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I've seen many text mode BIOS setup screens in Japanese. Recently I've even seen windows XP setup in Japanese. MS-DOS had Japanese versions too. Real DOS mode, not windows command promt!

Japanese BIOS setup

http://www.flickr.com/photos/dsmraver/5120843031/

One typical text mode screen has the size of 80x25. With Japanese character took as large as double normal Latin character width, the maximum number of Japanese characters that can be displayed at the same time on screen is about 1000. So we need 2000 code points to display the left and right part of the characters.

As default text mode can only display 256 characters, but the first 128 is used for ASCII, so usable ones are limited to the high 128 code points. If needed we can expand it to 512 but this still can't support enough code points for the display. I always wonder how they managed to display the large character set with such limited number of characters.

apanese XP installer

Text mode in Linux seems to use graphics mode driver because it can display unicode and has much more color. But I can't explain how they to it in MS-DOS and BIOS screens.


EDIT: I've even found a Japanese text input for DOS

http://bisqwit.iki.fi/source/jainput.html

Japanese IME

There are Korean in text mode too!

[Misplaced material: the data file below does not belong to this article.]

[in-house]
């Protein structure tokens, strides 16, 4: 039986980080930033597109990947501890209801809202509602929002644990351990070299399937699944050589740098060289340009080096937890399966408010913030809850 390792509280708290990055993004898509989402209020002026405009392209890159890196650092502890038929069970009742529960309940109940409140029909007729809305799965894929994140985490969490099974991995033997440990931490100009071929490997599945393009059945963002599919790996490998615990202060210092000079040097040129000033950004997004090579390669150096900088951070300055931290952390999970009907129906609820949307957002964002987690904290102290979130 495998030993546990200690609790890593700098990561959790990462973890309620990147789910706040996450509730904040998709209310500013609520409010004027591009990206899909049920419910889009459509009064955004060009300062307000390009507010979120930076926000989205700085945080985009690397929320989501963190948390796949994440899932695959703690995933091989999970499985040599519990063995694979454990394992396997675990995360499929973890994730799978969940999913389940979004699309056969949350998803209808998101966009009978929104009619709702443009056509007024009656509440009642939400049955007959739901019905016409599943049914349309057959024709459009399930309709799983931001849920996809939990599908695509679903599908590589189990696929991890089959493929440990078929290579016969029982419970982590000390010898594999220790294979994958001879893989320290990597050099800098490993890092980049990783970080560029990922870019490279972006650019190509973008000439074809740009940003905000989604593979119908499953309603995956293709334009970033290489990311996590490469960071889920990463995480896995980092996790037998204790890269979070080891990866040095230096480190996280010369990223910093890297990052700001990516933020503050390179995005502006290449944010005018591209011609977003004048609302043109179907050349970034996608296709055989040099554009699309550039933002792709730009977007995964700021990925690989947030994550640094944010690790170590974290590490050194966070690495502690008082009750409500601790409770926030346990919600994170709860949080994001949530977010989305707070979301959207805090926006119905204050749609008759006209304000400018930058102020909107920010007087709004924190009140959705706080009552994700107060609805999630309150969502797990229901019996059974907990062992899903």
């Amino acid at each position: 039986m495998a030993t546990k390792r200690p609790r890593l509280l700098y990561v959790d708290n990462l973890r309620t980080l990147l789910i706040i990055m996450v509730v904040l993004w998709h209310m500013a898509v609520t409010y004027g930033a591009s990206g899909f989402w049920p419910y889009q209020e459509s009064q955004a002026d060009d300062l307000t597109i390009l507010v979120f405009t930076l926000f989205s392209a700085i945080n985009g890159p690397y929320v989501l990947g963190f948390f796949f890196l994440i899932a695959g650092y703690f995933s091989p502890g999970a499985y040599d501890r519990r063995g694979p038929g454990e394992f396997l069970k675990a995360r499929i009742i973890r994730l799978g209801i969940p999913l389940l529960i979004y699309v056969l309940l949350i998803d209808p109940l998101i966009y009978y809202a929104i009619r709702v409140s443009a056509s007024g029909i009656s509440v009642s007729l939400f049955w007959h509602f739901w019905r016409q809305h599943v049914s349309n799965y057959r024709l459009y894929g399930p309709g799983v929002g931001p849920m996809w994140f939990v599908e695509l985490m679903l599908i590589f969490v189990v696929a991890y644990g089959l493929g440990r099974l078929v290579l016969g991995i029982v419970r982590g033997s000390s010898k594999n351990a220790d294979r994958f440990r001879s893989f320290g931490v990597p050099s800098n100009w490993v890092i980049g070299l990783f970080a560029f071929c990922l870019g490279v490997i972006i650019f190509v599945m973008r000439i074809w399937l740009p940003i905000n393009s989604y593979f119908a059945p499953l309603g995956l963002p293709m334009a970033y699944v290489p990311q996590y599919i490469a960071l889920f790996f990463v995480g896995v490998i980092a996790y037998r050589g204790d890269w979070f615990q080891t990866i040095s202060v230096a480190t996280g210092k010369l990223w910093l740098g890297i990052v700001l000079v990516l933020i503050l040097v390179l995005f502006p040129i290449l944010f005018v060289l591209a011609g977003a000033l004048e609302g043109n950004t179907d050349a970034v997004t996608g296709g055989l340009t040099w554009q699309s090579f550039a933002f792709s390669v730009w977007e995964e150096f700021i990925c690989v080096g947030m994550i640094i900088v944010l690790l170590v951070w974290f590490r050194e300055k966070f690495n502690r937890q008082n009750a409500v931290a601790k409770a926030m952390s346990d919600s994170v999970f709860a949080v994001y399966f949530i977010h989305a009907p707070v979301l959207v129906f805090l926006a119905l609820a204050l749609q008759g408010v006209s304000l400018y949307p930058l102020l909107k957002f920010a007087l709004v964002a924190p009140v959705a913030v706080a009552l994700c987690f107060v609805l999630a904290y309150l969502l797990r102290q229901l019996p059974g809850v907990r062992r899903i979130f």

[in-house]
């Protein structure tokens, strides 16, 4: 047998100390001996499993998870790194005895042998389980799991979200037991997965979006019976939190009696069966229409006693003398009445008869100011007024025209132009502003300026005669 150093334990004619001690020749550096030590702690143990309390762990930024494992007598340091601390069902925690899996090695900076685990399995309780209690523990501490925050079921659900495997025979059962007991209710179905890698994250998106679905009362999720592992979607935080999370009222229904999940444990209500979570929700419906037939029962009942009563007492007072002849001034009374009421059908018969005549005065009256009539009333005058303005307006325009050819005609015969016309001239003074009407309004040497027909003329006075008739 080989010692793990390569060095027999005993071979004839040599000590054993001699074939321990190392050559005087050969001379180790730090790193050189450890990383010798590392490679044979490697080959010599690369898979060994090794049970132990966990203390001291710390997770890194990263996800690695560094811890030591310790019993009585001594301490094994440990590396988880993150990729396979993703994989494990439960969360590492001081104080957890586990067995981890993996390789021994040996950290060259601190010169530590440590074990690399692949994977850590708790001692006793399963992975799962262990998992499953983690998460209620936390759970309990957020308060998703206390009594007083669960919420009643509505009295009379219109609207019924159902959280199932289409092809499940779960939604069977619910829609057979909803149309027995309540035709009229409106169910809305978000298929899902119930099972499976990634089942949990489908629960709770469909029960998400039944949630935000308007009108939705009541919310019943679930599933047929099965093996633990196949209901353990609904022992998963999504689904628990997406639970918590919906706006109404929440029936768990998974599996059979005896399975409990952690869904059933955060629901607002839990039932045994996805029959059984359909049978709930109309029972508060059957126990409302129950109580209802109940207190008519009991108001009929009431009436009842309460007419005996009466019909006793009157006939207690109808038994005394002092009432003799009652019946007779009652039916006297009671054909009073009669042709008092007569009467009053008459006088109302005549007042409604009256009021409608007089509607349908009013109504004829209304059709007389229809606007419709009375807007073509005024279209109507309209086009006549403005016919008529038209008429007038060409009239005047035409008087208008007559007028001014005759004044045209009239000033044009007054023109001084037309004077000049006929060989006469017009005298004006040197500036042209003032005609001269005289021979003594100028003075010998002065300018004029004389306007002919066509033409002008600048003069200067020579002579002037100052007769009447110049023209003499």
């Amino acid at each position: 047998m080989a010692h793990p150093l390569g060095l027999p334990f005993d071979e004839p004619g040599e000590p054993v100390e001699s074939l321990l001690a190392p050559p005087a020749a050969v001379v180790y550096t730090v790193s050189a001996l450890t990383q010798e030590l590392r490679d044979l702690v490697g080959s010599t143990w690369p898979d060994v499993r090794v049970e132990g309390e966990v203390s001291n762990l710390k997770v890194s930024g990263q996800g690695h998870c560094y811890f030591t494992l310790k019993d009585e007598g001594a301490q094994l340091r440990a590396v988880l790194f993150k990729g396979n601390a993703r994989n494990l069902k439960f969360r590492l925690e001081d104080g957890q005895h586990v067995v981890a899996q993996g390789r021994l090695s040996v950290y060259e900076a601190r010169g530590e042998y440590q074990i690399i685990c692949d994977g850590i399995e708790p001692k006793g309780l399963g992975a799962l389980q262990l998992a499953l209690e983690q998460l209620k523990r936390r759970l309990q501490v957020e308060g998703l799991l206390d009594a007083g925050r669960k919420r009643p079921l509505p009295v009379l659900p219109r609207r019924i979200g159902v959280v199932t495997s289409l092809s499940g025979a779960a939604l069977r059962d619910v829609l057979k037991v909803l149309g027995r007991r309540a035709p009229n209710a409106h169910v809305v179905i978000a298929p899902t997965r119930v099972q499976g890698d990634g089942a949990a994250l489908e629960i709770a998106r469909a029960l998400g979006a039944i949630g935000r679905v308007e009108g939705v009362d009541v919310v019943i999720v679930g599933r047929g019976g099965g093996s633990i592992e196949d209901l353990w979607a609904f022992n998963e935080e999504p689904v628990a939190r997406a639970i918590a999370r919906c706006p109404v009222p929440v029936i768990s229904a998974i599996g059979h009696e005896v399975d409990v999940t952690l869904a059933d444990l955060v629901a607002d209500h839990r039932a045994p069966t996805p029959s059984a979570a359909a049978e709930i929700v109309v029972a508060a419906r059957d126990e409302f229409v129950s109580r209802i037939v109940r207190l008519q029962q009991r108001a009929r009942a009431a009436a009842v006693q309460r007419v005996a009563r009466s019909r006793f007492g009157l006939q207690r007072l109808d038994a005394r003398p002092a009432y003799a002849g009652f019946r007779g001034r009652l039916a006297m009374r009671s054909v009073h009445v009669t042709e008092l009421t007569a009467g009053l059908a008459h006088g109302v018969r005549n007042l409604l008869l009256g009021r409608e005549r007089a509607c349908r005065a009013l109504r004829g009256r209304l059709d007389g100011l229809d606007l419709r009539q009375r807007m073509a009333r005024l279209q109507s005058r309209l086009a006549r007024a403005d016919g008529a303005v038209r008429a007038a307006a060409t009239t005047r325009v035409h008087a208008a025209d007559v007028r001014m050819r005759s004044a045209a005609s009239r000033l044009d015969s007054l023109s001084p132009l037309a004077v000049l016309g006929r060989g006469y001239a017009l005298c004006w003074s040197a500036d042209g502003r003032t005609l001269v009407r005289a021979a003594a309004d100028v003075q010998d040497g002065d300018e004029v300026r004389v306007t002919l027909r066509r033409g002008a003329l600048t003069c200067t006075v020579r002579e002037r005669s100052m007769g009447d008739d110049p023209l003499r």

Korean

VMWare Korean DOS

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You are probably not looking at Japanese "characters", i.e. kanji, but rather hiragana or katakana, which do have Unicode mappings. –  sawdust Sep 20 '13 at 9:51
    
@sawdust: look at the picture above and you'll see that it can display not only all kana but also Kanji –  Lưu Vĩnh Phúc Sep 20 '13 at 13:09
    
Note that the page you likely took the OS/2 installer screenshot from says right next to the screenshot that "the graphical text mode support was initialized almost immediately when booting OS/2". Key word graphical. –  Michael Kjörling Jul 18 at 15:15
    
@MichaelKjörling it's not only OS/2 but MS-DOS and BIOS setup programs have this ability in text mode too –  Lưu Vĩnh Phúc Jul 18 at 20:23

3 Answers 3

up vote 2 down vote accepted

The normal "80x25 characters" mode is actually 720x350 pixels (meaning that each character cell is 9 pixels wide by 14 pixels high). Double-width character modes ("40x25") can either simply interpolate this to the larger width by doubling each column to save on video content memory (cutting the required amount of video content memory in half), or use additional glyph memory and an identical amount of video content memory to increase the character cells to 18*14 pixels.